Hedvig Charlotta Nordenflycht became a very successful and treasured writer. She is the most productive of the Swedish female writers of the 1700s having made her literary debut when she was only a teenager. About half of her literary output comprises occasional poems; in this she was hardly unique but rather followed the common pattern of contemporary writers. The rest of her output was broad both in genre and in format: it included handwritten and printed works, prose, works on contemporary politics, odes, gestes, didactic poetry, lyrical (thus musical) poetry, ballads, bucolic works, plays, translations, poems for compilations and periodicals. In 1741 she collated her output for the first time in the handwritten publication known as the Cronstedska poemboken which she dedicated to her patron at Fullerö estate, Countess Margareta Beata Cronstedt. A few years later, in 1744, she published the first part in another collected edition entitled Qwinligit Tankespel. She published this volume under the pseudonym of Herdinnan i Norden, but the identity of the author is revealed in the dedication already. The volume is dedicated to a variety of noblewomen, many of them young, and the opening poem contains a blazing case for women’s rights to an education: “Fruentimbers Plikt, At Upöfwa Deras Wett”, followed by poems which deal with life perspectives and moral issues in different ways. The ensuing three volumes, which were published using her real name, comprise a range of texts, including moral-religious thoughts, translations, and occasional poems. It is worth noting that in a collected works the author takes on the role of main organiser. This was an innovation within eighteenth-century Sweden and had also been used by Hedvig Charlotta Nordenflychts female precursor Sophia Elisabet Brenner, who published her Poetiska Dikter under her own name. A theoretical discussion which advocates this new authorial role can be found in Tankar om Låfskrifter öfwer de Döde, published in 1749. This prescient type of publication seems to predict that authors would later begin to write for specific markets and for anonymous audiences.
In addition to her lyrical work called Den Sörgande Turturdufvan, or her later lyrical poems such as “Ensligheten”, “Til…”, and “Övfer en hyacinth”, Hedvig Charlotta Nordenflycht is also known for her poems on women’s issues, particularly her 1761 Fruentimrets Försvar, Emot J.J. Rousseau Medborgare I Geneve, which is in many ways a magnificent didactic poem written in Alexandrine verse. In it she polemicises against the enlightenment philosopher Rousseau’s view of women. This work was about to be translated so that it could reach a broader international audience when Hedvig Charlotta Nordenflycht fell seriously ill.
Hedvig Charlotta Nordenflycht’s texts are not infrequently interpreted as speculative or biographical in nature. Her later lyrical poetry has been read as evidence of the author’s alleged love affair with her younger friend, the economist and writer Johan Fischerström. However, when viewed beyond this narrow frame of interpretation her literary output is proof of a conscious and innovative style of writing. In terms of form she is passionate and her work demonstrates her talent for both rhetoric and poetry as well as the language of literary classicism. Her texts often deal with political, philosophical and religious matters. Many of her works are influenced by audacious thought processes and by her radical stance towards women’s issues; one can discern not just concepts of enlightenment philosophy but also pre-feminist thought. As her texts often deal with complex issues such as virtues, human existence, and questions of faith and morality, she can be included amongst the philosophical authors. Evidence of this can be seen in poems such as “En Dröm”, from 1745; “En liten skymt af omätliga Ljus Eller Tankar om Gud, Själen och Dygden”, from 1747, and “Skaldebref till Criton”, from 1754.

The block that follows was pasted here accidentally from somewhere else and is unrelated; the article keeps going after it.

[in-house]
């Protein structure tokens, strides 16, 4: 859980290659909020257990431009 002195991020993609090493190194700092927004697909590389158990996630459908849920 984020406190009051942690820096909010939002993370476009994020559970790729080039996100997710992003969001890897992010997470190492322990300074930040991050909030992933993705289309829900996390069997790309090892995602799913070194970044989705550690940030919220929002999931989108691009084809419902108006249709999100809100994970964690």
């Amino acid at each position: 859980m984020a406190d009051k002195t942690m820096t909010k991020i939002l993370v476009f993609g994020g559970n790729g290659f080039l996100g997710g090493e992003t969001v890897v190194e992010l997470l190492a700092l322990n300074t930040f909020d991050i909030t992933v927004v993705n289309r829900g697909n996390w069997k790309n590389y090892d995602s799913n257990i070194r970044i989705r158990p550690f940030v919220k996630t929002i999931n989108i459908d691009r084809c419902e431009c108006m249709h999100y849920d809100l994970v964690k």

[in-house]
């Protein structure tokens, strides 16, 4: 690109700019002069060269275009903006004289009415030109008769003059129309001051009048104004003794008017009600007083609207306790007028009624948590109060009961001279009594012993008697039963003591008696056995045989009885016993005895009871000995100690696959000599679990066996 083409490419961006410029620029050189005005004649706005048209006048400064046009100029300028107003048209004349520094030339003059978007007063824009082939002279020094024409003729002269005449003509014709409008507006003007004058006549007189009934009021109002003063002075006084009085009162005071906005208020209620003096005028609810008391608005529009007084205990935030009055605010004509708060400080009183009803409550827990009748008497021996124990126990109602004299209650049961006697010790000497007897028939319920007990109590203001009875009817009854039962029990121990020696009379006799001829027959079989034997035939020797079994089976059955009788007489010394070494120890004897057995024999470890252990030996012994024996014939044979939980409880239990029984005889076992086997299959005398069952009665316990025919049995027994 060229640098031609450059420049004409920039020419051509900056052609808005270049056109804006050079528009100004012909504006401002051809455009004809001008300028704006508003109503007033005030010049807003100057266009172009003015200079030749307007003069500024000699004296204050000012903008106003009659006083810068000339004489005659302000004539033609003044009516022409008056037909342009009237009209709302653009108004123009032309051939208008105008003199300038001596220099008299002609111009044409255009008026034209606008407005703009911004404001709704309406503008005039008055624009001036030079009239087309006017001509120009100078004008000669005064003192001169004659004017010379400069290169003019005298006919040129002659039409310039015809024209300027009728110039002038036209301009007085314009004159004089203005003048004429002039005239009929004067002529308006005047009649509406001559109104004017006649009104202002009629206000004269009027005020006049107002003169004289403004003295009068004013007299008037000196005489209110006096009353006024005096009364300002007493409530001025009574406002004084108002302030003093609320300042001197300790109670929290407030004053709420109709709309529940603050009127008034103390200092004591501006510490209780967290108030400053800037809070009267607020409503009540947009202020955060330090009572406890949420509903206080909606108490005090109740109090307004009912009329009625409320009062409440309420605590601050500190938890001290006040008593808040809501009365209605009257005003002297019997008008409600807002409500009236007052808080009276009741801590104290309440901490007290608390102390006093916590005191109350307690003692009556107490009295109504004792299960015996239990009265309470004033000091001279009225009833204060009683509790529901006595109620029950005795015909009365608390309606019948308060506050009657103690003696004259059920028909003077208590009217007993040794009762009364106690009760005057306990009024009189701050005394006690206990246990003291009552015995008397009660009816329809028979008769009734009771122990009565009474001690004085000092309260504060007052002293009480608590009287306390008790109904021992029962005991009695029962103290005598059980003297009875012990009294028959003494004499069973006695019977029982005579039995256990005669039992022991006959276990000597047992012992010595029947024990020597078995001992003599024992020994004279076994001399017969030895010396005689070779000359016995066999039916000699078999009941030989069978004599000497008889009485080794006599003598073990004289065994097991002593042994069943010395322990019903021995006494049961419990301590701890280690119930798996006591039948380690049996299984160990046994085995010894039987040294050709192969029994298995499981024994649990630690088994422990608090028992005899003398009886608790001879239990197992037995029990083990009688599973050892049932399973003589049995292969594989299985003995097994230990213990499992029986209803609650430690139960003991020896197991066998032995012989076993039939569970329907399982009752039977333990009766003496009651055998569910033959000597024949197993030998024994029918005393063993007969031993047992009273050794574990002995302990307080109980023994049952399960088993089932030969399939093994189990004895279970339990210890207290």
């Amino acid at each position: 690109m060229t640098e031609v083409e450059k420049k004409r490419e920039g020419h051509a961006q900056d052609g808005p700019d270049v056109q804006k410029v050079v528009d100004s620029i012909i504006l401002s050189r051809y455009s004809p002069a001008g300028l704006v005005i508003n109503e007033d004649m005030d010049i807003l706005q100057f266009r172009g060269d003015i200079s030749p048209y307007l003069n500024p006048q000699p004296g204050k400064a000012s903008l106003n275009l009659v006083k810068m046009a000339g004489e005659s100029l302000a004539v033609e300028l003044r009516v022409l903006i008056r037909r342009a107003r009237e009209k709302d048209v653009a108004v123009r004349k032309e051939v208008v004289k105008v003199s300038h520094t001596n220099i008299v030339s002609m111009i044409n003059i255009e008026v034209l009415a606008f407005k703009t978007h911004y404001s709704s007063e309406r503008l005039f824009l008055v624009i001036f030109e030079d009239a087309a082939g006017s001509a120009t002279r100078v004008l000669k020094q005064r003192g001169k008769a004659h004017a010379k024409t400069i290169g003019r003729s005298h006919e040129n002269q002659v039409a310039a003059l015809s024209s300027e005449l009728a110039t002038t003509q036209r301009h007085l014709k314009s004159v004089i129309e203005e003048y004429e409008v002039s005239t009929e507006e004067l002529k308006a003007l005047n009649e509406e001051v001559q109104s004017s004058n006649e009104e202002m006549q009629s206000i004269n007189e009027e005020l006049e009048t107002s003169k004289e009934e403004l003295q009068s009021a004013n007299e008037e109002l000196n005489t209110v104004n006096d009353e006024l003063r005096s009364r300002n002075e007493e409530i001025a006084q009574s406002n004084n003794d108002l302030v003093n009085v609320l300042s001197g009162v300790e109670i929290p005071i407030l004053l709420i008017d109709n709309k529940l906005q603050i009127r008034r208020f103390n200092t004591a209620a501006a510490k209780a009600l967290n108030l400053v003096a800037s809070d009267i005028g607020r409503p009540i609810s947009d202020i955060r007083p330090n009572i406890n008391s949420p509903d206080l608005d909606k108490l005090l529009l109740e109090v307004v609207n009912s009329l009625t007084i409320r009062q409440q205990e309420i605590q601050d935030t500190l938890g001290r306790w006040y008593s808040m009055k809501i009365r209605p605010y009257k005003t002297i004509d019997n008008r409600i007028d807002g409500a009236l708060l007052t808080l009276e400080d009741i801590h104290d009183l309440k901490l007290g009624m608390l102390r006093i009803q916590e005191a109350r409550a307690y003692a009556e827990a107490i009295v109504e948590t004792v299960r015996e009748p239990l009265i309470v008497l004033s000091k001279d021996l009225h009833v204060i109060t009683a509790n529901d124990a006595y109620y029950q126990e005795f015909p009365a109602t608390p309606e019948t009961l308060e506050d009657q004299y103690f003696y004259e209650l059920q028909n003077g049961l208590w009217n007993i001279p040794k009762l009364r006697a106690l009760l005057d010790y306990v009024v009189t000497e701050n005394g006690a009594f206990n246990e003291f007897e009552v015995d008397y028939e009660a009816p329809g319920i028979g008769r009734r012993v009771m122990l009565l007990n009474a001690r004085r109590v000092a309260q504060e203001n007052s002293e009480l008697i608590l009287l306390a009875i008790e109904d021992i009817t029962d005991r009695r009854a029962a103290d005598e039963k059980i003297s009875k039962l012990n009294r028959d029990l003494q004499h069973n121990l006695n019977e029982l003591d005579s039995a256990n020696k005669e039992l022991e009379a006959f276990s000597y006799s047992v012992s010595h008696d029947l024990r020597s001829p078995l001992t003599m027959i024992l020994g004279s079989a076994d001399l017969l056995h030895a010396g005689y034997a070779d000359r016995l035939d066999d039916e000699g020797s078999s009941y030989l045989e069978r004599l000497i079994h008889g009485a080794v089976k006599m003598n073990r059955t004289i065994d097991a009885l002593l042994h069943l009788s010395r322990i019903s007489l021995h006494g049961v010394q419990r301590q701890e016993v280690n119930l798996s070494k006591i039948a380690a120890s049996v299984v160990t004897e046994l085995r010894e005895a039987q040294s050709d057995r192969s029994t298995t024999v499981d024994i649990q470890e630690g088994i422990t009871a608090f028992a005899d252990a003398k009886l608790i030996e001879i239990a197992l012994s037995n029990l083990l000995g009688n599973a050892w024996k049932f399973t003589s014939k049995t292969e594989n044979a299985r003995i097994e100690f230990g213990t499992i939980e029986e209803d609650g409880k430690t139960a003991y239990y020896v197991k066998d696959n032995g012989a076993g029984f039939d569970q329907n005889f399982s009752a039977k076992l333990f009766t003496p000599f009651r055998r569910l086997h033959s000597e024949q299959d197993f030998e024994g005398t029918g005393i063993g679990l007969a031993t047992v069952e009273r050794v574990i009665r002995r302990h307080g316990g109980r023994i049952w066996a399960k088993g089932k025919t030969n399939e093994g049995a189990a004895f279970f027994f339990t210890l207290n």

Hedvig Charlotta Nordenflycht clearly sought to make an impression as a patriotic poet, placing her oratory in Sweden’s service, such as in her poetry collections Den Frälsta Swea i fem sånger, from 1746, or Tåget öfver Bält, from 1753. The last ten years of her life she even held a direct position of influence on a national level within the belles-lettres circles when she became elected into the Tankebyggarorden society of letters, the first such institution in Sweden of which the members programmatically worked to improve the literary tastes of the general public, to raise the erudition of Swedes, and to spread the ideas of enlightenment and of literary classicism. Hedvig Charlotta Nordenflycht served as chair of the Tankebyggarorden for a year. She then served as hostess of the only enlightenment salon in Sweden, in its proper sense. In both these contexts she worked with two younger authors, Fredrik Gyllenborg and Philip Creutz, playing the roles of both patron and older colleague for them. Tankebyggarna published the three-volume Våra Försök, I-III, in 1753, 1754, and 1756; the members of the salon published material in Witterhets Arbeten, I-II in 1759 and 1762. The latter includes Fruentimrets Försvar and the prose work entitled “Fröjas räfst”, influenced by the ‘Précieuses’ of the 17th century, in which Hedig Charlotta Nordenflycht plays with alternative relationship forms for women and men.
Hedvig Charlotta Nordenflycht was admired by her contemporaries although literary historians often describe her as a sentient (female) writer rather than as the aware writer, rhetorician, and thinker that she actually was. It was not until later that interest in – and an understanding of – her complex writings was re-ignited.
Throughout her life Hedvig Charlotta Nordenflycht lived at a series of different addresses, mainly in Stockholm and its surrounds. In 1759 she was financially well-off enough to have a house built on the Mälaren lake, near the Sko convent, called the Lugnet farm. The house, in which she died the same year that she would have turned 45, was destroyed following her death. She is buried at the Sko convent cemetery.